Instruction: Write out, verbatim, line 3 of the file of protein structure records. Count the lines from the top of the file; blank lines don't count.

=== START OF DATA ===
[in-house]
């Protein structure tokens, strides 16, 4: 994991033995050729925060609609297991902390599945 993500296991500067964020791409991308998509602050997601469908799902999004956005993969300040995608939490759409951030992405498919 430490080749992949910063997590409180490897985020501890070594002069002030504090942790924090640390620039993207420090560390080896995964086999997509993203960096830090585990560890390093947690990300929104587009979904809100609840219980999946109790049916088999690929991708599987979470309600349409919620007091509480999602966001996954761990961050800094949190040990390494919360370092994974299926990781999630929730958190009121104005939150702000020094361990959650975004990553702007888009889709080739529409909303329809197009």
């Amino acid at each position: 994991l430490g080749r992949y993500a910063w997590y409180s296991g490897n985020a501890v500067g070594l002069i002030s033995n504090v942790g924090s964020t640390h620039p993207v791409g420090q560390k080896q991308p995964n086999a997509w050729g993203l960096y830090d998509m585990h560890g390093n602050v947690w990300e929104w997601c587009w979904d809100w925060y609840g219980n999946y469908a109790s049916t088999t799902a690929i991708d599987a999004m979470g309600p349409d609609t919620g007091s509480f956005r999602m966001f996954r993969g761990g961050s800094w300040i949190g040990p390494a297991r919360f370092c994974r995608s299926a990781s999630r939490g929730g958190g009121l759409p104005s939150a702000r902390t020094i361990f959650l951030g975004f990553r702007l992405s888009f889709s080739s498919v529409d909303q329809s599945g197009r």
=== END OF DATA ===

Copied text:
């Amino acid at each position: 994991l430490g080749r992949y993500a910063w997590y409180s296991g490897n985020a501890v500067g070594l002069i002030s033995n504090v942790g924090s964020t640390h620039p993207v791409g420090q560390k080896q991308p995964n086999a997509w050729g993203l960096y830090d998509m585990h560890g390093n602050v947690w990300e929104w997601c587009w979904d809100w925060y609840g219980n999946y469908a109790s049916t088999t799902a690929i991708d599987a999004m979470g309600p349409d609609t919620g007091s509480f956005r999602m966001f996954r993969g761990g961050s800094w300040i949190g040990p390494a297991r919360f370092c994974r995608s299926a990781s999630r939490g929730g958190g009121l759409p104005s939150a702000r902390t020094i361990f959650l951030g975004f990553r702007l992405s888009f889709s080739s498919v529409d909303q329809s599945g197009r």